« January 2009 »

As expected, Mark and David arrived at the blacksmith shop before he had finished his morning routine. They saw him walking between buildings and he instructed the two friends to take their ox, if that was truly what it was, to the stable where there was hay for it. He said he would be with them when he was finished with everything else and promptly disappeared inside the house.

The stalls had horseshoes hung everywhere above them. This surprised David, who didn't think he had seen enough beasts of burden in the area to warrant the vast number.

After they had done as they were told, David and Mark simply waited. It was expected that most of the day would pass slowly, which was a welcome change for them. At some point David would have to go talk to Auk'a about Sañi, but it was far too early to worry about that. The sun was just beginning to show on the horizon which meant that they couldn't expect the man to be up yet.

Mark had been right about the weather. Clouds were working their way across the sky in an effort to make their stage appearance for the day.

Conversation drifted to the people back home and they laughed even though there was a twinge of sadness that was caused by current circumstances. After a while the blacksmith came up and interrupted their conversation. Mark introduced him to David as Mayta.

Before starting, Mayta asked them about the language they were speaking in and where it was from. Mark started to explain but David cut him off. He said it was from a land a long ways away. The warning of Huksonjo's father-in-law still bothered him.

They decided to get the worst over with first, which in this case, meant testing the burn of the charcoal. There were still warm coals in the furnace from the night before. Mayta tossed in about half of what they had made as well as one end of an iron rod that was nearby.

Attached to the side of the furnace was a device with a hand crank. It seemed to blow air into the chamber that fanned the charcoal to life. He kept cranking.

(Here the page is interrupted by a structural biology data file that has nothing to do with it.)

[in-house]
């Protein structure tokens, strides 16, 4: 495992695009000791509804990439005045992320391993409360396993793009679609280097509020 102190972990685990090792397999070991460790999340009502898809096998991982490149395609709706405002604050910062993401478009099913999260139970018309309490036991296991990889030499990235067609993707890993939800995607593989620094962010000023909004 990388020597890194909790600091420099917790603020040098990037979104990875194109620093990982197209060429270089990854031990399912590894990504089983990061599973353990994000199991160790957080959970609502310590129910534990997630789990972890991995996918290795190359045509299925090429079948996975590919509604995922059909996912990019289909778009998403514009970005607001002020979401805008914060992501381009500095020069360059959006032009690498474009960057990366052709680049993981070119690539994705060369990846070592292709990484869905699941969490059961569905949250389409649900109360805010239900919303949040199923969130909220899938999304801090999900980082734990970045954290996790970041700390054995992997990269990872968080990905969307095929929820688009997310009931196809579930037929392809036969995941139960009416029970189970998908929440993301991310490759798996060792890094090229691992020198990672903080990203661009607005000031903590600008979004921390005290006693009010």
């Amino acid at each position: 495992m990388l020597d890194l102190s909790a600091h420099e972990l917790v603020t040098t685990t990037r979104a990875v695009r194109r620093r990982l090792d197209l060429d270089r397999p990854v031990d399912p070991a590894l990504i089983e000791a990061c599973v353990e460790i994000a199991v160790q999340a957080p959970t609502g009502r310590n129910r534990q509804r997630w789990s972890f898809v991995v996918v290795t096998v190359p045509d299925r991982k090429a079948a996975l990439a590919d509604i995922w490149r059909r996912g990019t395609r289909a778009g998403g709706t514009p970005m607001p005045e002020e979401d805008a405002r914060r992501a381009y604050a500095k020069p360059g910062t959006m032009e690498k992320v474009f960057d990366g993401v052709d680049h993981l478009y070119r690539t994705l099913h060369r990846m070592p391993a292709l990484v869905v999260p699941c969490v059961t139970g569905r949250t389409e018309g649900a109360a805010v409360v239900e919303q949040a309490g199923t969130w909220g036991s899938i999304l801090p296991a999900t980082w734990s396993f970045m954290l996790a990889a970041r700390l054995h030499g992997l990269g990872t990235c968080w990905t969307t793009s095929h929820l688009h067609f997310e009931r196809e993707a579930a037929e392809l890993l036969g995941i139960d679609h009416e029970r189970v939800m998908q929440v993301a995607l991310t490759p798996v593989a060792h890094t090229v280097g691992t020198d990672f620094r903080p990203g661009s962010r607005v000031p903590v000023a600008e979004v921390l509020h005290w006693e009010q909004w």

After a few moments Mayta pulled the rod out and took a hammer to it. "That burns well enough. Could you make the pieces a little larger?"

Mark looked at David then back at Mayta. "Yeah, it's not a problem."

"What can we do for you today then? You said wagon wheels, right?"

"Yeah, we can start with them."

"Want to bring the stuff in? I need to go see where my lazy apprentice is at. You can lay it right over in that corner."

The two friends unloaded the rest of the wagon, including the charcoal and brought it inside.

Mark mused, "We probably should have covered that wood we have drying."

"It's going to be hard to sell wagons if it is raining. I hope this doesn't last long."

"I don't think it will."

"Do you think it is still too early for me to go talk to Auk'a? They probably don't need both of us here watching them work. I'm sure they have a bunch of small things they'll be trying to weave into the middle of it anyway."

"Give Auk'a at least a couple more hours -- unless you just want to give Sañi a reason to take a long break. Auk'a should excuse her for talking to you."

"I think I'm going to do that. It will also keep me out of the rain when it starts."

"You know how to find your way there and back?"

"I think so."

The blacksmith shop was near the edge of the expanding city limits. It had probably belonged to Mayta's father when Puquykilla still rested snugly inside the walls built for it. David was confident it would not be difficult to find again.

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